Most of us find it relatively easy to remember the date and circumstance surrounding the individual pictures taken over the years in the family photo album. Family pictures are, well, familiar to us. We know the people in them, or we remember in great detail the family vacation they depict. Family pictures represent familiar surroundings. The collecting of scientific data, or the making of astronomical images or sketches is a totally different situation. It is not nearly so easy to remember the circumstance surrounding these; and frankly, it is not very scientific or reliable to work from memory. As emphasized previously, a drawing or image for which no basic information is recorded is practically worthless.
We should record basic information regarding date, time, instrument used, and weather conditions for each observation of course; but, it is also most beneficial to assemble this data in some logical, organized manner.
For me, one of the best ways to keep an organized record is the use of a logbook. Keeping as logbook is a natural thing to do. I have kept one since 1967. My logbook is not a fancy, leather bound book; it is a simple, spiral bound notebook. I have filled up several of these over the years, and when one is completed it is relatively easy to go buy another one and keep going.
I use my logbook for all of my observations, not just the planetary observations. And so for me, it is also a nice history of what I have been up to. When I am observing Jupiter or any planet, I start the entry for the night with very basic information. This includes the day of the week, the date in local time, and my location. Yes, I enter the local date, and I note the time zone and whether it is standard time or daylight saving time. Later, I will note the date in universal time. I use local time along with universal time because I like to look back and be reminded of the local conditions, the time of night, the conditions, and so on. I also make a general remark about the weather conditions, cold or hot, windy or still, light haze or clear, and whether our moon is bright or absent. I also record when an observation previously anticipated could not be performed because the weather deteriorated. Some of these notations are more nostalgic than scientific, but I like to record them. Truthfully, you can record anything you want to. I usually mention the names of people who may have observed with me, such as friends or family. And, I have on occasion asked distinguished friends and acquaintances to autograph my logbook on that night's pages. I also record what my intentions are for the night, for example to observe Jupiter. As you can see, my logbook is a very personal record. It is a record containing not only data that was carefully and scientifically recorded, but also one that I enjoy going back to and reading over again. There are many pleasant memories in my logbooks.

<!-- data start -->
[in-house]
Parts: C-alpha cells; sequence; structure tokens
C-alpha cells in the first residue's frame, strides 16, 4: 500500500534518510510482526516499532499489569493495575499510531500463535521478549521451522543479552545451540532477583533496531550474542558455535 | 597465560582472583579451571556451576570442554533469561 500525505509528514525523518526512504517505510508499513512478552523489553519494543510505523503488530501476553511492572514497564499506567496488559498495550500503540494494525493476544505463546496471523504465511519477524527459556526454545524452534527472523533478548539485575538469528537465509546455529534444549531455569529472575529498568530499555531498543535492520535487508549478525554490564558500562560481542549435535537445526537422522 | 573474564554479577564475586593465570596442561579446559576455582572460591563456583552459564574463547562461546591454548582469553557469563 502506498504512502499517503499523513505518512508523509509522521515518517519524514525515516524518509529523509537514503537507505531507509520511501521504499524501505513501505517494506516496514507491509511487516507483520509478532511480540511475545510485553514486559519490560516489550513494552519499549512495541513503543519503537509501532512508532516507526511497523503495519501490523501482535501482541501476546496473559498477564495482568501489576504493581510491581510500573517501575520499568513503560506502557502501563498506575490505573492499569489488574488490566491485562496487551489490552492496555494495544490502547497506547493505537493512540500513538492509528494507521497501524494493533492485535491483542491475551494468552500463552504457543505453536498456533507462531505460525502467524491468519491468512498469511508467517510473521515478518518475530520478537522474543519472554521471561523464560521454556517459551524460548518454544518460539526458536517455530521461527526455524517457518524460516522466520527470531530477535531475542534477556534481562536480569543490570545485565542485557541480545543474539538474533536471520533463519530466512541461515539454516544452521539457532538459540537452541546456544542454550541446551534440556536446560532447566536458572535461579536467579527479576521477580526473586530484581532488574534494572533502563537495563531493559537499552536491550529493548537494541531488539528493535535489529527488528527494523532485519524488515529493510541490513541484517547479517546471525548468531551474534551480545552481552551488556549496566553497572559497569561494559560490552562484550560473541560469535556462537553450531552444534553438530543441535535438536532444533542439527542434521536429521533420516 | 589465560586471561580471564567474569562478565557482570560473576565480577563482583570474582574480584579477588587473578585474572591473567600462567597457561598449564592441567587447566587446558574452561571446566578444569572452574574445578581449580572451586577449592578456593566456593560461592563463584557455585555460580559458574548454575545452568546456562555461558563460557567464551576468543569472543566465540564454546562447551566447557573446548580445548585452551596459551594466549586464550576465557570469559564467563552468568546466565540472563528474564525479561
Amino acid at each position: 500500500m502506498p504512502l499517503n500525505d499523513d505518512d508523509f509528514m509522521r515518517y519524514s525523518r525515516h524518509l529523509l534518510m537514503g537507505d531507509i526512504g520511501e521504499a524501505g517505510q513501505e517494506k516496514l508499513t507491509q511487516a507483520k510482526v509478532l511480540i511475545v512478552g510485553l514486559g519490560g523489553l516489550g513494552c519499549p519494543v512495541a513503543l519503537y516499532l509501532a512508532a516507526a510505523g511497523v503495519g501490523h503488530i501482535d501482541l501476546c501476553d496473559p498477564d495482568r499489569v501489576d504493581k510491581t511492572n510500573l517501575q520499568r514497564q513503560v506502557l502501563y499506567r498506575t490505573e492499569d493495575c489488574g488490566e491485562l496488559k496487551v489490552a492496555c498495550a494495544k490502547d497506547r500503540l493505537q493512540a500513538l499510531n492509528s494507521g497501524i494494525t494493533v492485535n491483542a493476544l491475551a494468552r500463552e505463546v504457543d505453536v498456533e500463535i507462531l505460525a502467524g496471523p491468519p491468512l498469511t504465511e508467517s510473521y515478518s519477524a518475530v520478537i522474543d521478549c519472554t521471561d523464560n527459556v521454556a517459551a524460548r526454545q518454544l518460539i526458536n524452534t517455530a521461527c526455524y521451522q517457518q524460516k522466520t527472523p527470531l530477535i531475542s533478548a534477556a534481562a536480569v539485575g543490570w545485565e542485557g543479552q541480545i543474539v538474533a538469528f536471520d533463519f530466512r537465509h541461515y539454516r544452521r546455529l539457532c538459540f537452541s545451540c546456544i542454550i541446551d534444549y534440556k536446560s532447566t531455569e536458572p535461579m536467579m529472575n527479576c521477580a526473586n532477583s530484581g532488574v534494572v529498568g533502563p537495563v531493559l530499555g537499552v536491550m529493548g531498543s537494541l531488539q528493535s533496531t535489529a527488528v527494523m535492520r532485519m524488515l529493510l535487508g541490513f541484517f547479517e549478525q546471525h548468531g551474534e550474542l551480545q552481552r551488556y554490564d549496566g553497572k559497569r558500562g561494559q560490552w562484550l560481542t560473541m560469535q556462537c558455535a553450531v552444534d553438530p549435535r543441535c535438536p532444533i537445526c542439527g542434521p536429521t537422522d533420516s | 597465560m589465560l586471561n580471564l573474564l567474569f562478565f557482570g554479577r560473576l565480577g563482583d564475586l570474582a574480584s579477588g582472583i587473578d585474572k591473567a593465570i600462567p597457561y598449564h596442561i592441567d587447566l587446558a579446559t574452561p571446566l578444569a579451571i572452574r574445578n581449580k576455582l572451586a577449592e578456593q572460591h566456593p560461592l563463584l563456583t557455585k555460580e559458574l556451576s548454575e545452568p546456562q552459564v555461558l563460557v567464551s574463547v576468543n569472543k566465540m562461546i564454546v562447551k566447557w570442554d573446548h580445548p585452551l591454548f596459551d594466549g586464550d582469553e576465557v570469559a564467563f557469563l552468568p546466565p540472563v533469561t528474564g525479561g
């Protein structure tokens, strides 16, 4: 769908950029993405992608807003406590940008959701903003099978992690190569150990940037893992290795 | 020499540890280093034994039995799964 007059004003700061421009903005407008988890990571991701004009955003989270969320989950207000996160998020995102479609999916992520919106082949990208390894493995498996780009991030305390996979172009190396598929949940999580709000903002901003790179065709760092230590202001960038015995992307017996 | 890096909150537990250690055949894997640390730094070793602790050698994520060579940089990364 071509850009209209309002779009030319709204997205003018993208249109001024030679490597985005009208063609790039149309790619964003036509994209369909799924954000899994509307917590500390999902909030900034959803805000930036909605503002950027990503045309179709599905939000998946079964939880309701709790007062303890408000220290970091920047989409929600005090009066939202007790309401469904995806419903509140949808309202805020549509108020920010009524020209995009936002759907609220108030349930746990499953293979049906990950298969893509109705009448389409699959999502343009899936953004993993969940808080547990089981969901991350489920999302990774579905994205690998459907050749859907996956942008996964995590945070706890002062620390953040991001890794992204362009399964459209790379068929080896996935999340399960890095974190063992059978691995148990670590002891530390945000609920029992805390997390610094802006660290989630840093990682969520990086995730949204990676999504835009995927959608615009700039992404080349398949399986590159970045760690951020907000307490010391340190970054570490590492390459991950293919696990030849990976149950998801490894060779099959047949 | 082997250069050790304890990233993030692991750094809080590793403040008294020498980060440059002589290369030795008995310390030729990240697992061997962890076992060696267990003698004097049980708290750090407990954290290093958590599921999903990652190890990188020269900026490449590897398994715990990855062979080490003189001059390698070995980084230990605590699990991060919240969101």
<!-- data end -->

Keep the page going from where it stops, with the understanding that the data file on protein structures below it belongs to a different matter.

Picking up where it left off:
After the general comments, I record more serious information, such as the type and size of telescope to be used and camera equipment, if any. For Jupiter, before I begin a sketch or imaging run, I take the time to observe visually for several minutes. I then enter into my logbook a description of Jupiter's general appearance. At this time I may also make and record my intensity estimates of Jupiter's belts, zones, and other features. I also make note of the seeing and transparency, and the magnification and filters used for this phase of my observation. Finally, I am ready to proceed with the more demanding observations of the evening. Each type of observation, whether visual transit timings or webcam imaging, has its own set of information that needs to be recorded in a careful, systematic manner.
For visual transit timings, the very best example of data recording is the typical notebook entry made by Walter Haas. Walter Haas is the founder of the Association of Lunar and Planetary Observers and has been an indefatigable observer of Jupiter. I remember one apparition in which Walter recorded over 1,600 individual transit timings! My notebook entries for Jupiter are modeled after Walter Haas. First I enter information regarding the size and type of telescope used and the observing location, such as city and state, etc. Then, working from left to right, I set up the rest of my notebook page to record the following information:
1. The number of my transit timing. (I keep track of my transit timings by numbering them in order from the beginning of the apparition to the end of the apparition. I do not start the numbering over each night.)
2. A description of the feature observed in transit, in the notation previously discussed.
3. The time of the transit, to the nearest minute, in universal time.
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